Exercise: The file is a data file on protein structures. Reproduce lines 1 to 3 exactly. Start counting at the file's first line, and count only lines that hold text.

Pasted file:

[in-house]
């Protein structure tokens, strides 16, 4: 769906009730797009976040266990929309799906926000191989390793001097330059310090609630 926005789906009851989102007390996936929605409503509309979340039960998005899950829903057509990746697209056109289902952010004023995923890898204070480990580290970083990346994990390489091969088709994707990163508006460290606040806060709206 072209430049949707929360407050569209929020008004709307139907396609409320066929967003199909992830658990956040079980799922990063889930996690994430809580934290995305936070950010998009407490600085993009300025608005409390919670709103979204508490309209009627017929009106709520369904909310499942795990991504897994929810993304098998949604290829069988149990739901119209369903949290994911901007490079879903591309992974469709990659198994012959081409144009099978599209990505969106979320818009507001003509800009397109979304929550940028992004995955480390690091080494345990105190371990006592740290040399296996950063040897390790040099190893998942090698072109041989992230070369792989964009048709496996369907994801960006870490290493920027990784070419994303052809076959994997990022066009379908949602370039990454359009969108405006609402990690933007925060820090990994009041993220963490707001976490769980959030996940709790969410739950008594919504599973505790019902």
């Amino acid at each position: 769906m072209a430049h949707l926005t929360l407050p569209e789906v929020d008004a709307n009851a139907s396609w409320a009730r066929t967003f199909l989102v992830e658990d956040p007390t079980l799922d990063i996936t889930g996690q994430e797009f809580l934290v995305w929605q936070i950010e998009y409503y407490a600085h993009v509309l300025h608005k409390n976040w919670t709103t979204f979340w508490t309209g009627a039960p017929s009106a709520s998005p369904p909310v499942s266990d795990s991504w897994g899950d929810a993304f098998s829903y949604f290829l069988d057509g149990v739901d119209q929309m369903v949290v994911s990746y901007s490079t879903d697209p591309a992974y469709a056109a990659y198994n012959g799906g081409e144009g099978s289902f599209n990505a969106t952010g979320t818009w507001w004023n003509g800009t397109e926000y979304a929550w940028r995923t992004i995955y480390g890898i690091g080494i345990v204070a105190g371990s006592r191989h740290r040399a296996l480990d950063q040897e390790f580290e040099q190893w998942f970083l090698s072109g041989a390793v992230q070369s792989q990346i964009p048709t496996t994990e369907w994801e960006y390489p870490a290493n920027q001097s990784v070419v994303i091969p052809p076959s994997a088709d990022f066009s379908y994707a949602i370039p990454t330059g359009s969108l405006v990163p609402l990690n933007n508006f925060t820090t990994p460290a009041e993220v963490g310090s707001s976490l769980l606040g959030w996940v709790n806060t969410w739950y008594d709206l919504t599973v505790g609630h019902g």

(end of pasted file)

[in-house]
């Protein structure tokens, strides 16, 4: 769906009730797009976040266990929309799906926000191989390793001097330059310090609630 926005789906009851989102007390996936929605409503509309979340039960998005899950829903057509990746697209056109289902952010004023995923890898204070480990580290970083990346994990390489091969088709994707990163508006460290606040806060709206 072209430049949707929360407050569209929020008004709307139907396609409320066929967003199909992830658990956040079980799922990063889930996690994430809580934290995305936070950010998009407490600085993009300025608005409390919670709103979204508490309209009627017929009106709520369904909310499942795990991504897994929810993304098998949604290829069988149990739901119209369903949290994911901007490079879903591309992974469709990659198994012959081409144009099978599209990505969106979320818009507001003509800009397109979304929550940028992004995955480390690091080494345990105190371990006592740290040399296996950063040897390790040099190893998942090698072109041989992230070369792989964009048709496996369907994801960006870490290493920027990784070419994303052809076959994997990022066009379908949602370039990454359009969108405006609402990690933007925060820090990994009041993220963490707001976490769980959030996940709790969410739950008594919504599973505790019902």
């Amino acid at each position: 769906m072209a430049h949707l926005t929360l407050p569209e789906v929020d008004a709307n009851a139907s396609w409320a009730r066929t967003f199909l989102v992830e658990d956040p007390t079980l799922d990063i996936t889930g996690q994430e797009f809580l934290v995305w929605q936070i950010e998009y409503y407490a600085h993009v509309l300025h608005k409390n976040w919670t709103t979204f979340w508490t309209g009627a039960p017929s009106a709520s998005p369904p909310v499942s266990d795990s991504w897994g899950d929810a993304f098998s829903y949604f290829l069988d057509g149990v739901d119209q929309m369903v949290v994911s990746y901007s490079t879903d697209p591309a992974y469709a056109a990659y198994n012959g799906g081409e144009g099978s289902f599209n990505a969106t952010g979320t818009w507001w004023n003509g800009t397109e926000y979304a929550w940028r995923t992004i995955y480390g890898i690091g080494i345990v204070a105190g371990s006592r191989h740290r040399a296996l480990d950063q040897e390790f580290e040099q190893w998942f970083l090698s072109g041989a390793v992230q070369s792989q990346i964009p048709t496996t994990e369907w994801e960006y390489p870490a290493n920027q001097s990784v070419v994303i091969p052809p076959s994997a088709d990022f066009s379908y994707a949602i370039p990454t330059g359009s969108l405006v990163p609402l990690n933007n508006f925060t820090t990994p460290a009041e993220v963490g310090s707001s976490l769980l606040g959030w996940v709790n806060t969410w739950y008594d709206l919504t599973v505790g609630h019902g």